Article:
The United States has warned a proposed security pact between Solomon Islands and China may destabilise the Pacific Island nation and set a “concerning precedent” for the region.
State Department spokesman Ned Price made the comment as the White House confirmed reports that top U.S official Kurt Campbell would visit Solomon Islands later this week.
Campbell, the Indo-Pacific coordinator of the National Security Council, will lead a delegation along with senior State Department official Daniel Kritenbrink.
The Financial Times revealed the planned trip earlier this month. However, the details have only just been released publicly.
Price said the purpose of the visit was partly “to share perspectives, to share interests, to share concerns”.
“Despite the Solomon Islands government’s comments, the broad nature of the security agreement leaves open the door for the deployment of PRC (Peoples Republic of China) military forces to the Solomon Islands,” he said.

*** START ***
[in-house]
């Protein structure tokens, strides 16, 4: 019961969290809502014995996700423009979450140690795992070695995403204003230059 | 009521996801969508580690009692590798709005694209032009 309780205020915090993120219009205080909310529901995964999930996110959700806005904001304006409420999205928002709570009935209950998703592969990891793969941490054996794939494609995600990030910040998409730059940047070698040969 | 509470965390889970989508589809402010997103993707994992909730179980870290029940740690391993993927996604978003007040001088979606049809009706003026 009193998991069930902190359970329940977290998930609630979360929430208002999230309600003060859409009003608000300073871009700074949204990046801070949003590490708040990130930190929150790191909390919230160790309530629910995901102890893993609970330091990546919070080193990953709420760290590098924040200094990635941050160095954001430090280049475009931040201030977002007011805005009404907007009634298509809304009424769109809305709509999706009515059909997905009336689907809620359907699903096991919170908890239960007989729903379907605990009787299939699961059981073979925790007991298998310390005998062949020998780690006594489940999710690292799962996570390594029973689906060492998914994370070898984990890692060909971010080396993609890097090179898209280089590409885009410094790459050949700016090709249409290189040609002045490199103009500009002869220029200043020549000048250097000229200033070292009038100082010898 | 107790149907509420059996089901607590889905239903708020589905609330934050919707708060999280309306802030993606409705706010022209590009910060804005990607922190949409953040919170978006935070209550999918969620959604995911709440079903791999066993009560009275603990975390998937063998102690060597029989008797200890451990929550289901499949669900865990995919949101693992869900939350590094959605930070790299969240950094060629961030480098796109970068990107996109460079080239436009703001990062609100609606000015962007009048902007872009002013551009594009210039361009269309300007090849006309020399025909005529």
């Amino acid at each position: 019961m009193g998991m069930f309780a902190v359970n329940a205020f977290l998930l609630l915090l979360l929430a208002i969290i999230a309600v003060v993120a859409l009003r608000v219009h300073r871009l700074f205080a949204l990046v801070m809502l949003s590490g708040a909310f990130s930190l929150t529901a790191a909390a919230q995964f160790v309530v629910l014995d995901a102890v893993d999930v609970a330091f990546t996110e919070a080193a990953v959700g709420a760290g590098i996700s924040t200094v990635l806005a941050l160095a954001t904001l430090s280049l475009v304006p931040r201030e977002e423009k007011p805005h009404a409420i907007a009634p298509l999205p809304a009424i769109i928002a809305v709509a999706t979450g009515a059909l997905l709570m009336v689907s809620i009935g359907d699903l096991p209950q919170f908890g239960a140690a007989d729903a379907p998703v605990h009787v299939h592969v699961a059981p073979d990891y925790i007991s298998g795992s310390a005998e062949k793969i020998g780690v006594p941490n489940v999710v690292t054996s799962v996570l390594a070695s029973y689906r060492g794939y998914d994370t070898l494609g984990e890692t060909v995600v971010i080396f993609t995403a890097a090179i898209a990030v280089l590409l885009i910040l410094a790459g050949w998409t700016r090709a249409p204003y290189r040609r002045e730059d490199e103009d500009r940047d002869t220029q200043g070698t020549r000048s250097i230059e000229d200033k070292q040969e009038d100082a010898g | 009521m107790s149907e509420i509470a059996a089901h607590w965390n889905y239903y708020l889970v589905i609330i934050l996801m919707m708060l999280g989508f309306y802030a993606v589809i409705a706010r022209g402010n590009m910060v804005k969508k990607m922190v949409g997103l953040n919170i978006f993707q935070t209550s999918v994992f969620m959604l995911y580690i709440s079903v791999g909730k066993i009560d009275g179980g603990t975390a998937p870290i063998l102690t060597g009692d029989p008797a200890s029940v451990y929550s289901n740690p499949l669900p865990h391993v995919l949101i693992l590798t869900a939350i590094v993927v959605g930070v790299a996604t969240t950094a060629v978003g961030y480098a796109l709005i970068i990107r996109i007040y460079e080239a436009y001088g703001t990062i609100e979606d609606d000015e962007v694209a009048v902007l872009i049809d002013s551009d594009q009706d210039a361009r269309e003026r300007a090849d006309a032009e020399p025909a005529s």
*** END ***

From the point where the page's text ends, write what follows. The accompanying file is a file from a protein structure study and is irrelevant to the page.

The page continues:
“We believe that signing such an agreement could increase destabilisation within the Solomon Islands and will set a concerning precedent for the wider Pacific island region.”
The U.S revealed earlier this year that it would re-establish its embassy in Honiara in an effort to counter China’s influence in the region.
American officials visiting Solomon Islands this week will also visit Fiji and Papua New Guinea.
“Part of our engagement, including in this upcoming context, is to ensure that our partners in the Indo-Pacific and around the world understand what the United States brings to the table, understands what partnership can bring,” Price said.
Solomon Islands Prime Minister Manasseh Sogavare insists he has no plans to allow China to build a military base in the country, less than 2,000 kilometres from the Queensland coast.
However, a leaked draft of the document shows Beijing could be allowed to station navy ships and defence personnel there to protect billions of dollars in Chinese infrastructure investment.
Australia has “respectfully” urged Sogavare against proceeding with the pact, arguing it could support the security needs of Solomon Islands “with full respect for its sovereignty”.
The commander of the U.S Pacific Fleet, Admiral Samuel Paparo, has also previously criticised what he has described as a “secret” arrangement.